Esther McLean brought the afternoon mail in to Cunningham. She put it on the desk before him and stood waiting, timidly, afraid to voice her demand for justice, yet too desperately anxious to leave with it unspoken.
He leaned back in his swivel chair, his cold eyes challenging her. “Well,” he barked harshly.
She was a young, soft creature, very pretty in a kittenish fashion, both sensuous and helpless. It was an easy guess that unless fortune stood her friend she was a predestined victim to the world’s selfish love of pleasure, and fortune, with a cynical smile, had stood aside and let her go her way.
“I . . . I . . .” A wave of color flooded her face. She twisted a rag of a handkerchief into a hard wadded knot.
“Spit it out,” he ordered curtly.
“I’ve got to do something . . . soon. Won’t you—won’t you—?” There was a wail of despair in the unfinished sentence.
James Cunningham was a grim, gray pirate, as malleable as cast iron and as soft. He was a large, big-boned man, aggressive, dominant, the kind that takes the world by the throat and shakes success from it. The contour of his hook-nosed face had something rapacious written on it.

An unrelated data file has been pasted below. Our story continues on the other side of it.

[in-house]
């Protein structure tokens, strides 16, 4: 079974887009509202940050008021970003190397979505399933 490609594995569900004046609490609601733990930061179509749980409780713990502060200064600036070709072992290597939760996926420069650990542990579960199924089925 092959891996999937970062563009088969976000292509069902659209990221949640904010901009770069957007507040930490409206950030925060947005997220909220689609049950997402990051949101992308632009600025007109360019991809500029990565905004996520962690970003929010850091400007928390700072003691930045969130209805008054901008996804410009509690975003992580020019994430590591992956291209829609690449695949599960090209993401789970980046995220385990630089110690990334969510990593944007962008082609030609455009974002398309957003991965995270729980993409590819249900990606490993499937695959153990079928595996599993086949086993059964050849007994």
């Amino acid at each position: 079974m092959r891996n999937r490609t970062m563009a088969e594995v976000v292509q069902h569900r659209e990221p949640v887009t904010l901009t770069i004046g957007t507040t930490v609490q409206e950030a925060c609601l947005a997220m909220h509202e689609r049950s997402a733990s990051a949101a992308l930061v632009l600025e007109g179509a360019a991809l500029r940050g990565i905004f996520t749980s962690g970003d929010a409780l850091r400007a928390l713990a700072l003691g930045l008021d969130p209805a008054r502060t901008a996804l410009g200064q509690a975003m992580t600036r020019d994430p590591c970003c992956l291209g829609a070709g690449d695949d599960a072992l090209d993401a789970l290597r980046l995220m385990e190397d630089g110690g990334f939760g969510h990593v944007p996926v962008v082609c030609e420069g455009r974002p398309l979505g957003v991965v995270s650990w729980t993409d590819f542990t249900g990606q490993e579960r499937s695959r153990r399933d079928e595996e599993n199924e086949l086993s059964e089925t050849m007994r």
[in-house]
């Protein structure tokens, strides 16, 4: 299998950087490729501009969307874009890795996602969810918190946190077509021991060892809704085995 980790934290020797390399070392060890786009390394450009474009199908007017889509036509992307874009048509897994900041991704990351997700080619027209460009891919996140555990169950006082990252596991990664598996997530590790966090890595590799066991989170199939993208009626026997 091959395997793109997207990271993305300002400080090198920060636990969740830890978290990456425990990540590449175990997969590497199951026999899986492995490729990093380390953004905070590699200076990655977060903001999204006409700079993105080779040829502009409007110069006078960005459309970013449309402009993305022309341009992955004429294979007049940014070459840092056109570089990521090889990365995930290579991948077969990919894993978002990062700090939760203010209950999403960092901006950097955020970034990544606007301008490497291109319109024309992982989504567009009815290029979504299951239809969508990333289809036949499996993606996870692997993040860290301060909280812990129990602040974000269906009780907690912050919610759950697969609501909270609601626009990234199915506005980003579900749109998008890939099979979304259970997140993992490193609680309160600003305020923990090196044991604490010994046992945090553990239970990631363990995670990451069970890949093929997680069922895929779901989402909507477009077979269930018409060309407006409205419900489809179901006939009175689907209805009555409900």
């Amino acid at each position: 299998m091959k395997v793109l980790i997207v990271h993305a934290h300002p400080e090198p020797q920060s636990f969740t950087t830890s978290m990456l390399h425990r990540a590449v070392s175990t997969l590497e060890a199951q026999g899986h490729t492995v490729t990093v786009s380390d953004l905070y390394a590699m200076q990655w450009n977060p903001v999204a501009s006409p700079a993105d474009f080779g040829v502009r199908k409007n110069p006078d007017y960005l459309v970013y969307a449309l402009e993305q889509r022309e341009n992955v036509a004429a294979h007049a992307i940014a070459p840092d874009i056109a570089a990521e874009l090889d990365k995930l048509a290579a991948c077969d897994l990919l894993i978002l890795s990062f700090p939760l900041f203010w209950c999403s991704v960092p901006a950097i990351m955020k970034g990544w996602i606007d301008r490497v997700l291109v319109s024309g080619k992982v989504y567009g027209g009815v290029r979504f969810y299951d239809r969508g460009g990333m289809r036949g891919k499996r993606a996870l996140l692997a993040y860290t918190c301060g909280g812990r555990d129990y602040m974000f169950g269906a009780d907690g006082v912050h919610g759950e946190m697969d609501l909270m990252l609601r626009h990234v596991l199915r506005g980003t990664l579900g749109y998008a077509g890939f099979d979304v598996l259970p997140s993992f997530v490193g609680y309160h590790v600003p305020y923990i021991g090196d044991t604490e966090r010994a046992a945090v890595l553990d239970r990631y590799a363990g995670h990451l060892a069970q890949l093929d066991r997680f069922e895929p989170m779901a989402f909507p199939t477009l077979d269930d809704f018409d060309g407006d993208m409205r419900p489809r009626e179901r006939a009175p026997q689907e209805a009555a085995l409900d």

“No. Not till I get good and ready. I’ve told you I’d look out for you if you’d keep still. Don’t come whining at me. I won’t have it.”
Already he was ripping letters open and glancing over them. Tears brimmed the brown eyes of the girl. She bit her lower lip, choked back a sob, and turned hopelessly away. Her misfortune lay at her own door. She knew that. But— The woe in her heart was that the man she had loved was leaving her to face alone a night as bleak as death.
Cunningham had always led a life of intelligent selfishness. He had usually got what he wanted because he was strong enough to take it. No scrupulous nicety of means had ever deterred him. Nor ever would. He played his own hand with a cynical disregard of the rights of others. It was this that had made him what he was, a man who bulked large in the sight of the city and state. Long ago he had made up his mind that altruism was weakness.
He went through his mail with a swift, trained eye. One of the letters he laid aside and glanced at a second time. It brought a grim, hard smile to his lips. A paragraph read:
There’s no water in your ditch and our crops are burning up. Your whole irrigation system in Dry Valley is a fake. You knew it, but we didn’t. You’ve skinned us out of all we had, you damned bloodsucker. If you ever come up here we’ll dry-gulch you, sure.
The letter was signed, “One You Have Robbed.” Attached to it was a clipping from a small-town paper telling of a meeting of farmers to ask the United States District Attorney for an investigation of the Dry Valley irrigation project promoted by James Cunningham.